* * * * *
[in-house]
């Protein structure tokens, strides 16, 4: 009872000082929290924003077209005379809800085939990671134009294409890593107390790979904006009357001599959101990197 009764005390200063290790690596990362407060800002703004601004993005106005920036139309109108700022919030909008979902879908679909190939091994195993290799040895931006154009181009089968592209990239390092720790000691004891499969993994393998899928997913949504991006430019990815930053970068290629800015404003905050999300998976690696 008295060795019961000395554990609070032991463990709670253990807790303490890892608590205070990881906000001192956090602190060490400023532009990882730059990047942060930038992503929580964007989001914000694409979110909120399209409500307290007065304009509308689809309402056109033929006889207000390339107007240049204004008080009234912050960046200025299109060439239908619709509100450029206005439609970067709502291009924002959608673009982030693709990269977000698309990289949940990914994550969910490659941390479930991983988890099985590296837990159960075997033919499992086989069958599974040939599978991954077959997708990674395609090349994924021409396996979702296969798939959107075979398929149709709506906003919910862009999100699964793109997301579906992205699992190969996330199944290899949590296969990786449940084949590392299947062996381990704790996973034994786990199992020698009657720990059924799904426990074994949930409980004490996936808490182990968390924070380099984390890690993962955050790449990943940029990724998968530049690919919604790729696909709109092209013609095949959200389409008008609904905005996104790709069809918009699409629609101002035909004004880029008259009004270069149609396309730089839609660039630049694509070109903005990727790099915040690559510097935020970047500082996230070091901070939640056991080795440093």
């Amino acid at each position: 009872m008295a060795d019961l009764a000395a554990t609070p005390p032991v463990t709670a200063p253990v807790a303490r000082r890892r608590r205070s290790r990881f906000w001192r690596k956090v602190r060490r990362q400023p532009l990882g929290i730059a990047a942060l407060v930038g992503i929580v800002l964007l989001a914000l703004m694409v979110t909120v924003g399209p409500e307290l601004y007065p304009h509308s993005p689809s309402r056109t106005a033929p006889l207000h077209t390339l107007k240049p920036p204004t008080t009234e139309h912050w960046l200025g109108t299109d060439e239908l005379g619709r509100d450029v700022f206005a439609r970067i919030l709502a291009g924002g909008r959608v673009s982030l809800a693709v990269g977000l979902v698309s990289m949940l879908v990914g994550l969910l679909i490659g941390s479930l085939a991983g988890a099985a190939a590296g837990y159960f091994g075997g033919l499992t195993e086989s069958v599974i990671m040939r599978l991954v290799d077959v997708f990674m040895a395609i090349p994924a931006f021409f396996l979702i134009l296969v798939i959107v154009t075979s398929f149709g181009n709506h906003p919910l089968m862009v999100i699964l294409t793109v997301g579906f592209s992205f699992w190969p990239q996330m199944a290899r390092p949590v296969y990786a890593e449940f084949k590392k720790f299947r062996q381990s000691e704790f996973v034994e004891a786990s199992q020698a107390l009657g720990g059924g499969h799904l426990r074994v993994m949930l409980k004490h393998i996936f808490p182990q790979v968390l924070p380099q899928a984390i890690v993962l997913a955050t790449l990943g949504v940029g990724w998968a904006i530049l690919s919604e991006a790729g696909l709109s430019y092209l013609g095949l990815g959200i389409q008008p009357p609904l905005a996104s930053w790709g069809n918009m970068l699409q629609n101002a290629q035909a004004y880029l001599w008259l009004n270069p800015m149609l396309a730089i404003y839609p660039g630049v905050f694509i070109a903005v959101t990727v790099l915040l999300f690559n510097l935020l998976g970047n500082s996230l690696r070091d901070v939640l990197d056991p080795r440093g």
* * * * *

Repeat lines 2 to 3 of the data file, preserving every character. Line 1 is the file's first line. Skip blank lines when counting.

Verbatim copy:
């Protein structure tokens, strides 16, 4: 009872000082929290924003077209005379809800085939990671134009294409890593107390790979904006009357001599959101990197 009764005390200063290790690596990362407060800002703004601004993005106005920036139309109108700022919030909008979902879908679909190939091994195993290799040895931006154009181009089968592209990239390092720790000691004891499969993994393998899928997913949504991006430019990815930053970068290629800015404003905050999300998976690696 008295060795019961000395554990609070032991463990709670253990807790303490890892608590205070990881906000001192956090602190060490400023532009990882730059990047942060930038992503929580964007989001914000694409979110909120399209409500307290007065304009509308689809309402056109033929006889207000390339107007240049204004008080009234912050960046200025299109060439239908619709509100450029206005439609970067709502291009924002959608673009982030693709990269977000698309990289949940990914994550969910490659941390479930991983988890099985590296837990159960075997033919499992086989069958599974040939599978991954077959997708990674395609090349994924021409396996979702296969798939959107075979398929149709709506906003919910862009999100699964793109997301579906992205699992190969996330199944290899949590296969990786449940084949590392299947062996381990704790996973034994786990199992020698009657720990059924799904426990074994949930409980004490996936808490182990968390924070380099984390890690993962955050790449990943940029990724998968530049690919919604790729696909709109092209013609095949959200389409008008609904905005996104790709069809918009699409629609101002035909004004880029008259009004270069149609396309730089839609660039630049694509070109903005990727790099915040690559510097935020970047500082996230070091901070939640056991080795440093």
């Amino acid at each position: 009872m008295a060795d019961l009764a000395a554990t609070p005390p032991v463990t709670a200063p253990v807790a303490r000082r890892r608590r205070s290790r990881f906000w001192r690596k956090v602190r060490r990362q400023p532009l990882g929290i730059a990047a942060l407060v930038g992503i929580v800002l964007l989001a914000l703004m694409v979110t909120v924003g399209p409500e307290l601004y007065p304009h509308s993005p689809s309402r056109t106005a033929p006889l207000h077209t390339l107007k240049p920036p204004t008080t009234e139309h912050w960046l200025g109108t299109d060439e239908l005379g619709r509100d450029v700022f206005a439609r970067i919030l709502a291009g924002g909008r959608v673009s982030l809800a693709v990269g977000l979902v698309s990289m949940l879908v990914g994550l969910l679909i490659g941390s479930l085939a991983g988890a099985a190939a590296g837990y159960f091994g075997g033919l499992t195993e086989s069958v599974i990671m040939r599978l991954v290799d077959v997708f990674m040895a395609i090349p994924a931006f021409f396996l979702i134009l296969v798939i959107v154009t075979s398929f149709g181009n709506h906003p919910l089968m862009v999100i699964l294409t793109v997301g579906f592209s992205f699992w190969p990239q996330m199944a290899r390092p949590v296969y990786a890593e449940f084949k590392k720790f299947r062996q381990s000691e704790f996973v034994e004891a786990s199992q020698a107390l009657g720990g059924g499969h799904l426990r074994v993994m949930l409980k004490h393998i996936f808490p182990q790979v968390l924070p380099q899928a984390i890690v993962l997913a955050t790449l990943g949504v940029g990724w998968a904006i530049l690919s919604e991006a790729g696909l709109s430019y092209l013609g095949l990815g959200i389409q008008p009357p609904l905005a996104s930053w790709g069809n918009m970068l699409q629609n101002a290629q035909a004004y880029l001599w008259l009004n270069p800015m149609l396309a730089i404003y839609p660039g630049v905050f694509i070109a903005v959101t990727v790099l915040l999300f690559n510097l935020l998976g970047n500082s996230l690696r070091d901070v939640l990197d056991p080795r440093g």